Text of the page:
Peak oil or peak stupidity?

A few weeks ago, an apparently popular survivalist website, oriented towards city-dwellers, told its readers that “Peak Oil Is Already Here: What It Means for Civilization (urbansurvivalsite.com)” In part they claimed: “peak oil isn’t about running out of oil. It’s about that point in time when oil becomes scarce enough that its price makes it an unacceptable source of energy.”

So supposedly, we can’t afford to pump any more oil out of the ground. Indeed, it is claimed from some corners that the only reason we can afford to pump oil is because government subsidizes the majors (major oil companies) and the entire network.

Part of the justification for this claim is the drop in oil production and consumption during the 2020 Pandemic Panic. And the way oil prices have been creeping up in the past several months. More recently, the actions by the new regime in the Fifty States have driven fears (and futures) even higher.

Sorry, I don’t buy it.

Although it is unfair and not really a good comparison (the markets are too different). compare petroleum with sand and gravel. In 2020, Sand and gravel production and sales ALSO dropped. Big time, in most parts of the country and the world. Have we reached peak sand? Peak gravel? No, beyond any doubt. What we saw was the result of an economic crash – a crash created by governments supposedly “panicking” over the Beer flu. Here in the States (and in Europe) billions and billions of dollars of construction projects were shut down, postponed, or stretched out.

And what do you think that construction projects use lots of lots of? Besides sand and gravel? Gee, guys, construction uses oil: LOTS of oil. As gasoline and and diesel. To power heavy equipment AND light equipment. Even electrical tools often do not run of the grid, but on generators. Gensets which burn gasoline or diesel. And billions of tons of sand and gravel did not get dug up, processed, and shipped to the job sites. Which means LESS fuel burned. And less bought.

Not even counting the billions of gallons not burned by vehicles in 2020. No, not because Tesla and everyone else are selling millions of electric cars. It is because millions and millions of people were told to stay home. Laid off from those cancelled construction projects, from cafes and bars and liquor stores – all normally patronized by construction workers and many others. Many of who were locked down in their homes, told they could only do and buy “essential” Things. It was not the cost of production or the sale prices for oil and gas and asphalt and plastic that caused production to drop: it was government action.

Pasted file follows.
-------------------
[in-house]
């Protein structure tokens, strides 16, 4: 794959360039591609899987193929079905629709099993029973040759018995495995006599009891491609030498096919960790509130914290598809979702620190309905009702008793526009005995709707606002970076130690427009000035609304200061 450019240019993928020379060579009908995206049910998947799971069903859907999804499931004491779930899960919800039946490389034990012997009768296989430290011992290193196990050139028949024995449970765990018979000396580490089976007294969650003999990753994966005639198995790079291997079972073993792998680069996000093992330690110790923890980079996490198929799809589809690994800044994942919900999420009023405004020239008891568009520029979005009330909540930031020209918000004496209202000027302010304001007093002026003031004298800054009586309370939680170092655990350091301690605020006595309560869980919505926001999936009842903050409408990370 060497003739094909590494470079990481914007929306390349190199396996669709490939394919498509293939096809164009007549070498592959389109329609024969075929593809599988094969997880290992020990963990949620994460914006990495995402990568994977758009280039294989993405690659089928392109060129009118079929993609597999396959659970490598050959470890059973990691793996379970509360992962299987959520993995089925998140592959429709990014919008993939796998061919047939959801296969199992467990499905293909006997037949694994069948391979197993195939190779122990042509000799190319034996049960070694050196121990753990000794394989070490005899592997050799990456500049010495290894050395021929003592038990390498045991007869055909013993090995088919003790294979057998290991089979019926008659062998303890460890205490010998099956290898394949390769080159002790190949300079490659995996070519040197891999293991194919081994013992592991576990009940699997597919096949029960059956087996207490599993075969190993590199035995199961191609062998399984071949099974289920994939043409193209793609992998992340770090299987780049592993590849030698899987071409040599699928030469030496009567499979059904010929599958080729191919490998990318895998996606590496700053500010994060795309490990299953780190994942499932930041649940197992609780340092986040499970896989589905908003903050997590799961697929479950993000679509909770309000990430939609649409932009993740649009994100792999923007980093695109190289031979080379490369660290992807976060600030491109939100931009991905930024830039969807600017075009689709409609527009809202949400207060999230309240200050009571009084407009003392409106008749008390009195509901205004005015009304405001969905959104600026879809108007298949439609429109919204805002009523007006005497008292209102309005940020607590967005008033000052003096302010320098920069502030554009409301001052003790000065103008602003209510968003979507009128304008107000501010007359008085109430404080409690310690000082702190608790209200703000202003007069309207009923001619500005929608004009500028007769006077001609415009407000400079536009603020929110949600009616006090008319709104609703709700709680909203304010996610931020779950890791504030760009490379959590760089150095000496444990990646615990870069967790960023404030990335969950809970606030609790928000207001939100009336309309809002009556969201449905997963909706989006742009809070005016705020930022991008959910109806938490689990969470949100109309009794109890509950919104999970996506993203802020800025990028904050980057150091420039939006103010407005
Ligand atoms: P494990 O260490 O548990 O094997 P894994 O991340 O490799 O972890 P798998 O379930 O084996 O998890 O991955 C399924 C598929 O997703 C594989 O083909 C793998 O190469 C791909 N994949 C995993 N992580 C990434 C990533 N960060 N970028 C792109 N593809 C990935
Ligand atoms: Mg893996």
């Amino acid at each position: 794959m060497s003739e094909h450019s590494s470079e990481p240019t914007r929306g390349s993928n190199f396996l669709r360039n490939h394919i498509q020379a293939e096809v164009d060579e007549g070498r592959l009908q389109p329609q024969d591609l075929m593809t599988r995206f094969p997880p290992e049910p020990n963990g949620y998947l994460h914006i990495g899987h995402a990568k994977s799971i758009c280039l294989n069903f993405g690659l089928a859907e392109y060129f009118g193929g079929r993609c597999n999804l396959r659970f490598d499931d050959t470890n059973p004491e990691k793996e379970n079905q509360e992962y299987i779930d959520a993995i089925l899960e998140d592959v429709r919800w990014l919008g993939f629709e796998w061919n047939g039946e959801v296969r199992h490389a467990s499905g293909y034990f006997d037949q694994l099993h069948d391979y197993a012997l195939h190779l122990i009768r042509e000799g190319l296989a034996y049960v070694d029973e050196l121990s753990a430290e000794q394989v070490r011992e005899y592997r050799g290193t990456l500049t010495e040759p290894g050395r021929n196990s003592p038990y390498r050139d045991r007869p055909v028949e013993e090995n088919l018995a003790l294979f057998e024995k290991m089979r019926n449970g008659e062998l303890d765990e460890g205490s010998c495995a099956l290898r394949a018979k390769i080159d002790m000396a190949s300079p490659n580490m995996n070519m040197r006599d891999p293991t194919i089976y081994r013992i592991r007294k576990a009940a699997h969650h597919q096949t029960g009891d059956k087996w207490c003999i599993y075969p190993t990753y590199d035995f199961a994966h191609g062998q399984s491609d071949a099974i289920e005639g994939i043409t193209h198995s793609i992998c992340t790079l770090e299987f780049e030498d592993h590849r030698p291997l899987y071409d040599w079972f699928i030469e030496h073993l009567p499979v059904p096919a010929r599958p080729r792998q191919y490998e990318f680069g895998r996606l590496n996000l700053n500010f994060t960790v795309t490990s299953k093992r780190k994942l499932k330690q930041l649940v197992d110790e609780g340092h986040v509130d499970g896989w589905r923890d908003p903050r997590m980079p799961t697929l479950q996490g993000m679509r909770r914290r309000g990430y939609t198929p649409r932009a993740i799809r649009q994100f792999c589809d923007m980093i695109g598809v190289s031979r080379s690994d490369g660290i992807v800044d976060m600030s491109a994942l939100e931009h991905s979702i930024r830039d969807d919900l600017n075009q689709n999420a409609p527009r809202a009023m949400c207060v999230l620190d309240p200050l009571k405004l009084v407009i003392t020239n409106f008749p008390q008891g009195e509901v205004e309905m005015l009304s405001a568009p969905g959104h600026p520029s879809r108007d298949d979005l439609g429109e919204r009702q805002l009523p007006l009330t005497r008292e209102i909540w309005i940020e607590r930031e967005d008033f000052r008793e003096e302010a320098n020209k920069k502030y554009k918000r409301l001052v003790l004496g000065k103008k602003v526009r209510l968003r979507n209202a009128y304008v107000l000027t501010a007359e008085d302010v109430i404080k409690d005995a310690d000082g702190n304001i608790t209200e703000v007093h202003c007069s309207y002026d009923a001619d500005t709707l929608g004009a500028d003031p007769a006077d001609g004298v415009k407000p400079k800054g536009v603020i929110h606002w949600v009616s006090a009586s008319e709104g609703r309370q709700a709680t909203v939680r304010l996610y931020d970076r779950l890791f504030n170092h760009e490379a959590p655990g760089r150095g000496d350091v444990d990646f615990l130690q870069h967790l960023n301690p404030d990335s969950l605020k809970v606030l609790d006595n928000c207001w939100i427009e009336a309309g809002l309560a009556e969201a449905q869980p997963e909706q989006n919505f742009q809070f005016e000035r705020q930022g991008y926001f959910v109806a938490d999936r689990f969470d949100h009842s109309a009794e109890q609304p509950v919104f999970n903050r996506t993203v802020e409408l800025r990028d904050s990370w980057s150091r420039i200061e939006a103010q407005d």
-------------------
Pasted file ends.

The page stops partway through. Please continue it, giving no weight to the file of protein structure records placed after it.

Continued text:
While my point in this article is not to review the article in Urban Survival Site, it is worth noting that all the evidence they use to prove that Peak Oil is here, or nearly here, and is bad (and something to “survive”), comes from government agencies and published sources that are (to put it mildly) biased and compromised. They’ve been pushing “Peak Oil” for more than a century. (Far longer than the “climate warming” and “new ice age” and “buried in waste” environists.) And their forecasts, however expert and educated they seem to be, have always proved to be fake prophesy.

And sadly, bought by millions of people – including the politicians and bureaucrats now in charge. Not necessarily because they really believe in it, but because it serves various purposes for them. More power, more wealth, more control, to name the major ones. Just as touting it serves Urban Survival Site’s desire to fire people up and go out and buy the products of their advertisers, and get more people to visit their site.

The entire concept of Peak Oil serves the central banks, the transnational corporations (including the petroleum Majors), the bureaucrats and the politicians well. In helping them reach their goals. As excuses for grabbing more power, imposing more taxes and more and more actions. At the same time (as is the case with most environist claims and the claims of radical enemies of liberty), the concept is based on assumptions, many of which have been proven time and time again to be wrong. And “science” that isn’t even able to achieve the status of a “theory” using standard scientific methodology.